Conspiracy Theories and Interior Design
|"Conspiracy Theories and Interior Design"|
|Episode no.||Season 2|
|Directed by||Adam Davidson|
|Written by||Chris McKenna|
|Original air date||November 18, 2010|
"Conspiracy Theories and Interior Design" is the ninth episode of the second season of the American comedy television series Community, and the 34th episode of the series overall. It aired in the United States on NBC on November 18, 2010.
Dean Pelton confronts Jeff in the study lounge, accusing him of creating both a fake independent study on conspiracy theories and an imaginary teacher, "Professor Professorson." Jeff, however, offers to take the Dean to where he meets Professorson, and Annie, who has been working on a diorama for a class, comes along. Jeff opens the door of the supposed meeting room to reveal a supply closet, and starts to explain this must be a test when a man (Kevin Corrigan) exits from a nearby room and introduces himself as Professor Professorson, showing his official ID to prove it and saying Dean Pelton has never met him because he teaches night school. He congratulates Jeff on passing the test and leaves. The Dean is satisfied, but when Annie goes to apologize for doubting Jeff, Jeff admits that he did indeed invent the class, and has never met or seen "Professorson" before.
Later in the study lounge, Annie is telling Jeff that she's discovered Professorson's real name is Professor Woolley when Jeff receives a threatening call, warning him and Annie to stop investigating. When Annie's diorama's model car won't start, he tackles her just before the car lets out a minor, harmless explosion of sparks. Even more determined now, the two stay late to explore the night school, which turns out to be a sham, with courses like "History of Something" and "Studyology." When they spot Woolley he runs away, but after chasing him through the dorm-wide blanket fort that Troy and Abed have started, they catch him and he takes them to a room where a number of computers and printers have been set up. He tells them he once faked a night school course for credit, like Jeff, but then to maintain the charade he had to create the illusion of an entire night school at the college. Jeff becomes suspicious and realizes that Dean Pelton staged the whole thing to teach him a lesson. He also recognizes Woolley as Professor Sean Garrity, the drama teacher, and asks whether the theater department has prop guns.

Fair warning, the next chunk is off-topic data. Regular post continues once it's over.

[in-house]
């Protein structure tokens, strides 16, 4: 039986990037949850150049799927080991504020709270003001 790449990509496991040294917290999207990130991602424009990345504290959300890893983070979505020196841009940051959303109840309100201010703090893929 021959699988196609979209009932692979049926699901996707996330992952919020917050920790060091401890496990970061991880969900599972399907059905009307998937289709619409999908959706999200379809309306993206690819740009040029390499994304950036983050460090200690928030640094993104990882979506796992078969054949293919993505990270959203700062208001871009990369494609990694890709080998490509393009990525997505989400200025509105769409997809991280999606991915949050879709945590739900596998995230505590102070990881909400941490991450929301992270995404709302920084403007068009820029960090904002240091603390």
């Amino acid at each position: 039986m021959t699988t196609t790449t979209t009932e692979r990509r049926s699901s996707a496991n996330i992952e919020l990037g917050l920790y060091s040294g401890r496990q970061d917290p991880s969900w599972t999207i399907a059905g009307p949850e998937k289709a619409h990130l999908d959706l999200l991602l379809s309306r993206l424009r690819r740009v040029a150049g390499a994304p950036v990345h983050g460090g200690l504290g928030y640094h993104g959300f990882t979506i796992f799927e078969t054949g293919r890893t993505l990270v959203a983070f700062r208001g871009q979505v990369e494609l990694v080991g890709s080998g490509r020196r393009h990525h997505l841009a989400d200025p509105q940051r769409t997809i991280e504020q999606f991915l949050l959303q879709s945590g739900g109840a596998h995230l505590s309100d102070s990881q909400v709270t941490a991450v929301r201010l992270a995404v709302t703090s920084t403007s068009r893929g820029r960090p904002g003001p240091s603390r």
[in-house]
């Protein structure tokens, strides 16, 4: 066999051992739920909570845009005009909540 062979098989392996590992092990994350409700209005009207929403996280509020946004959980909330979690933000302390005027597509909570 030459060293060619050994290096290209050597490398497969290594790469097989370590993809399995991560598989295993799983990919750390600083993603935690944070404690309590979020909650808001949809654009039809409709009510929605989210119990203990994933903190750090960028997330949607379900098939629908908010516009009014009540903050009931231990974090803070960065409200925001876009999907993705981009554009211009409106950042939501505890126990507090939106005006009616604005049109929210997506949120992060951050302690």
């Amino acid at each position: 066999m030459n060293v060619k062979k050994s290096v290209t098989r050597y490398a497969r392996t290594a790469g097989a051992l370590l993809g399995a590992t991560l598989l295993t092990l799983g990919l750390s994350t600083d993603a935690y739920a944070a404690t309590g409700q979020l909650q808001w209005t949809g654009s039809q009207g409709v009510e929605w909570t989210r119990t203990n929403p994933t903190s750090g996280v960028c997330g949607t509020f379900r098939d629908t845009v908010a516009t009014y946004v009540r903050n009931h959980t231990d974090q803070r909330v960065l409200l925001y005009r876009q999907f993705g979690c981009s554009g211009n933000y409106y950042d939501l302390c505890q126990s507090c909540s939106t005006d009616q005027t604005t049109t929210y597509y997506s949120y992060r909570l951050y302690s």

Back in the library with Garrity, Jeff and Annie call in the Dean, pretending to have exposed "Woolley"'s sham. Annie "shoots" Garrity, saying that he broke the rules, causing the Dean to pull out his own gun and shoot Annie, which makes Jeff shoot the Dean. Annie sits up and tries to explain to Jeff that she and the Dean set this up to teach Jeff a lesson about lying, but then the Dean sits up and Jeff reveals that they were working together to teach Annie a lesson about friendship. Annie becomes bitter towards Jeff, upset at being "buried like a shameful secret" after their kiss, and pulls out a second gun and shoots Jeff, scaring the Dean. Annie and Jeff, who is fine as it was another prop gun, point out that the Dean is quick to switch alliances, revealing that the entire ploy was a setup for him. Now that all the conspiracies have run their course Garrity starts to leave, but a security officer enters and shoots and kills him, horrifying the other three until they realize it was yet another prop gun. The officer says he wanted them to learn a lesson about the misuse of prop guns.
Later, the group is gathered in the blanket fort when Abed and Troy discover that news of the fort has been printed in Greendale's paper, making it "mainstream." With that, they commence Operation Omega and collapse the entire fort.
Troy and Abed sign off by playing a word game making fun of pretty much every action movie ever made. Of course this makes Troy think they should write a screenplay together.
The episode was written by Chris McKenna, his fourth writing credit on the series. It was directed by Adam Davidson, his fourth time directing the series. He has previously directed episodes for series like Big Love, Fringe and United States of Tara.
In its original American broadcast, "Conspiracy Theories And Interior Design" reached approximately 4.4 million households with a 1.9 rating/6% share in the 18–49 demographic.
The episode received positive reviews from the critics. Cory Barker, of TV Surveillance, said, "good lord [it] is hilariously funny and flat-out fun" and ""Conspiracy Theories and Interior Design" is simply an amazingly fun episode of the best comedy on television at the height of its powers."
Furthermore, Kelsea Stahler, of hollywood.com, said "The "Conspiracy Theories and Interior Design" episode is a departure from the outlandish, grand zombie- space-simulator-Betty White fueled romps and a return to the formula that the show perfected back in season one. The show also keeps the childish wonder and the ensuing hilarity that Donald Glover's Troy brings to it with a subplot in which he and Abed create a blanket-fort city that takes over an entire dorm. Say what you will about relying on formula, but Community's formula is 100 percent its own and when it comes to this stuff, nobody does it better."